This is a discussion on The urgent need to upgrade and stay relevant within the Mummy Cafe forum, part of the Community Lounge category; Speaking at an Ong Teng Cheong Labour Institute (OTCI) graduation ceremony last Saturday, DPM Tharman gave a piece of advice ...
Speaking at an Ong Teng Cheong Labour Institute (OTCI) graduation ceremony last Saturday, DPM Tharman gave a piece of advice that sounded a little like a warning at the same time.
“…stay relevant in job market, advance and refresh your skills. We’re living longer and able to stay active longer after retirement”, says the DPM.
Accroding to a Workmonitor survey by Randstad, more than 9 in 10 employees in Singapore believe that refreshing their skills and competencies will enhance their employability.
However, the advice provided by Tharman goes a little further than that. The clue is buzzes in the words “we’re living longer”.
The climate in which our society exists now is one of rapid change and uncertainty. New jobs are created and old ones destroyed at a rate never before experienced by mankind.
One doesn’t have to look very far to see jobs evolving, they’re right there on your smartphone. Uber, FoodPanda, Facebook… these and thousands of other applications are making the need for many businesses (and manpower) redundant.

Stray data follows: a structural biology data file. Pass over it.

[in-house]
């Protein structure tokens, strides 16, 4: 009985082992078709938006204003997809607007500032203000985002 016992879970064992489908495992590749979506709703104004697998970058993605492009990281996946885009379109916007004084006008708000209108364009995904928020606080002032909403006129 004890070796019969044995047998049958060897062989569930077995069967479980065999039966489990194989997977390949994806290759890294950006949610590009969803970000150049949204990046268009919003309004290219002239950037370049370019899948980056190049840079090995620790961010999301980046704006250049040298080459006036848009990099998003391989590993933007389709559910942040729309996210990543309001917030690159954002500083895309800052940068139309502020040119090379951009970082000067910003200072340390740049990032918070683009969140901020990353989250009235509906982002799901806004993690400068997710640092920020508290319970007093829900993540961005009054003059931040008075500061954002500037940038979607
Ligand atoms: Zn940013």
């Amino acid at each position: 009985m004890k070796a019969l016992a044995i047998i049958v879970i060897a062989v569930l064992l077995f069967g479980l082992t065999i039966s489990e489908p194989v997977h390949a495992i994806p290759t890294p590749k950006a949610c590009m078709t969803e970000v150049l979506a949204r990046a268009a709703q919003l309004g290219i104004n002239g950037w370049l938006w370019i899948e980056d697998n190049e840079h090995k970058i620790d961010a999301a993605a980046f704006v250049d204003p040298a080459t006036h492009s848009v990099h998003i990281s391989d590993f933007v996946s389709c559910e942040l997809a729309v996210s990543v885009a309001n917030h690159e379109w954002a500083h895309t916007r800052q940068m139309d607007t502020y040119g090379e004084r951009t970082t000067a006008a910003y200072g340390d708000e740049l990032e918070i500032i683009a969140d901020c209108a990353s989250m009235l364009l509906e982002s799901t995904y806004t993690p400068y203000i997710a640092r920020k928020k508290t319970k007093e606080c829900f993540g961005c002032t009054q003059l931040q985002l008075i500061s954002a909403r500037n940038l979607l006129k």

Amazon replaced countless local bookstores. The change of reading behaviours has caused the global book giant Borders, to shut down. Where once in 2003 it boasted of more than 1,200 stores, the retailer has now filed for bankruptcy.
The smartphone has completely replaced the traditional camera. The “selfie” replaced the “Kodak moment”. In 1998, Kodak employed 86,000 and 145,000 at its peak (and paid them mostly middle-class wages). After emerging from bankruptcy, it has a skeleton workforce of 8,000.
If you were a worker at Kodak, what would be your livelihood after facing redundancy?
“Take charge of your own skills upgrading”, says Acting Minister for Education Ong Ye Kung last Sunday.
Skills and education needs to stem from an interest to learn and an awareness that one needs to always sharpen one’s skills.
The OTCI graduation shows how busy workers can find time to plug in to classes and training sessions. If families form the foundation of support to these graduands, then colleagues must be the pillars that reinforce the corporate structure.
There is always the nagging excuse of “not enough time”. With families to raise, never-ending responsibilities to fulfil at work… it takes more than simple commitment to drive through the skills upgrading endeavour.
But then again, “learning never stops”… and understanding how to balance time is perhaps all part of the learning.
(The OTCI is an established centre for labour education and training in Singapore. It offers various work-related programmes, ranging from short courses to certificate, and professional diploma courses for trade union leaders, labour-management groups and those interested in the industrial and employment relations field to grow the skills of union leaders and members.)